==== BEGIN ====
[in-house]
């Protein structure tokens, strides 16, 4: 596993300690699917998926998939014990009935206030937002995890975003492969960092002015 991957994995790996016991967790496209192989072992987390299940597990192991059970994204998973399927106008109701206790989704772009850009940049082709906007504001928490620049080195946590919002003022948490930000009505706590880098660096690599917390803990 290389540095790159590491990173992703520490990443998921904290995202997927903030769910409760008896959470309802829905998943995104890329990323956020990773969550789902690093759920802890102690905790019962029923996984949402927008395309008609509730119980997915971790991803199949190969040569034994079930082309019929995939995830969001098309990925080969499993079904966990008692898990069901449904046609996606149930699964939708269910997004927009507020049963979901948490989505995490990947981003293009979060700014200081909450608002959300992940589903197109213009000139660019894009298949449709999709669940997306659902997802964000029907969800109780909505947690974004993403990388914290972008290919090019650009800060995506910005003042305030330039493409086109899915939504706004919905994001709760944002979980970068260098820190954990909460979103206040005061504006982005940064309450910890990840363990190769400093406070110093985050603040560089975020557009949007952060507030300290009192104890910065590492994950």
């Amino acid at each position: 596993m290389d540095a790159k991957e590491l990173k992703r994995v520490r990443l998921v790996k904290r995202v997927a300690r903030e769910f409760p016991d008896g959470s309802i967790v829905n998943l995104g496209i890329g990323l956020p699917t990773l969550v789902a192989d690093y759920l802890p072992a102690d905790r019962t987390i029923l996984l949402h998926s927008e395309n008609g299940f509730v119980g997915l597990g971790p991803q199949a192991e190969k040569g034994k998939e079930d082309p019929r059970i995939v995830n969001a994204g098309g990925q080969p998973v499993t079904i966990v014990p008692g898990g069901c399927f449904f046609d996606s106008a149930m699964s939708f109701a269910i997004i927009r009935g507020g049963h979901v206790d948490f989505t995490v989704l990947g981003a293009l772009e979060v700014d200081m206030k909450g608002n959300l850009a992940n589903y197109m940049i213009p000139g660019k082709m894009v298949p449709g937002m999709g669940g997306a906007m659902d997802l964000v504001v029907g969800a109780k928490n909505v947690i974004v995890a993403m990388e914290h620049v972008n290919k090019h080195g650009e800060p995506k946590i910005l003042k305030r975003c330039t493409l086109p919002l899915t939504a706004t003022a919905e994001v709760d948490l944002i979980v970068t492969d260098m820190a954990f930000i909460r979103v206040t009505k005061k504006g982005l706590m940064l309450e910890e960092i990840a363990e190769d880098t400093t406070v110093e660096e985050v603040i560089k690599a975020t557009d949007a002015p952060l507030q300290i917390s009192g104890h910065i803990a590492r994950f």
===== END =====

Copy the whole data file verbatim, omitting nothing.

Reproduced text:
[in-house]
């Protein structure tokens, strides 16, 4: 596993300690699917998926998939014990009935206030937002995890975003492969960092002015 991957994995790996016991967790496209192989072992987390299940597990192991059970994204998973399927106008109701206790989704772009850009940049082709906007504001928490620049080195946590919002003022948490930000009505706590880098660096690599917390803990 290389540095790159590491990173992703520490990443998921904290995202997927903030769910409760008896959470309802829905998943995104890329990323956020990773969550789902690093759920802890102690905790019962029923996984949402927008395309008609509730119980997915971790991803199949190969040569034994079930082309019929995939995830969001098309990925080969499993079904966990008692898990069901449904046609996606149930699964939708269910997004927009507020049963979901948490989505995490990947981003293009979060700014200081909450608002959300992940589903197109213009000139660019894009298949449709999709669940997306659902997802964000029907969800109780909505947690974004993403990388914290972008290919090019650009800060995506910005003042305030330039493409086109899915939504706004919905994001709760944002979980970068260098820190954990909460979103206040005061504006982005940064309450910890990840363990190769400093406070110093985050603040560089975020557009949007952060507030300290009192104890910065590492994950």
């Amino acid at each position: 596993m290389d540095a790159k991957e590491l990173k992703r994995v520490r990443l998921v790996k904290r995202v997927a300690r903030e769910f409760p016991d008896g959470s309802i967790v829905n998943l995104g496209i890329g990323l956020p699917t990773l969550v789902a192989d690093y759920l802890p072992a102690d905790r019962t987390i029923l996984l949402h998926s927008e395309n008609g299940f509730v119980g997915l597990g971790p991803q199949a192991e190969k040569g034994k998939e079930d082309p019929r059970i995939v995830n969001a994204g098309g990925q080969p998973v499993t079904i966990v014990p008692g898990g069901c399927f449904f046609d996606s106008a149930m699964s939708f109701a269910i997004i927009r009935g507020g049963h979901v206790d948490f989505t995490v989704l990947g981003a293009l772009e979060v700014d200081m206030k909450g608002n959300l850009a992940n589903y197109m940049i213009p000139g660019k082709m894009v298949p449709g937002m999709g669940g997306a906007m659902d997802l964000v504001v029907g969800a109780k928490n909505v947690i974004v995890a993403m990388e914290h620049v972008n290919k090019h080195g650009e800060p995506k946590i910005l003042k305030r975003c330039t493409l086109p919002l899915t939504a706004t003022a919905e994001v709760d948490l944002i979980v970068t492969d260098m820190a954990f930000i909460r979103v206040t009505k005061k504006g982005l706590m940064l309450e910890e960092i990840a363990e190769d880098t400093t406070v110093e660096e985050v603040i560089k690599a975020t557009d949007a002015p952060l507030q300290i917390s009192g104890h910065i803990a590492r994950f």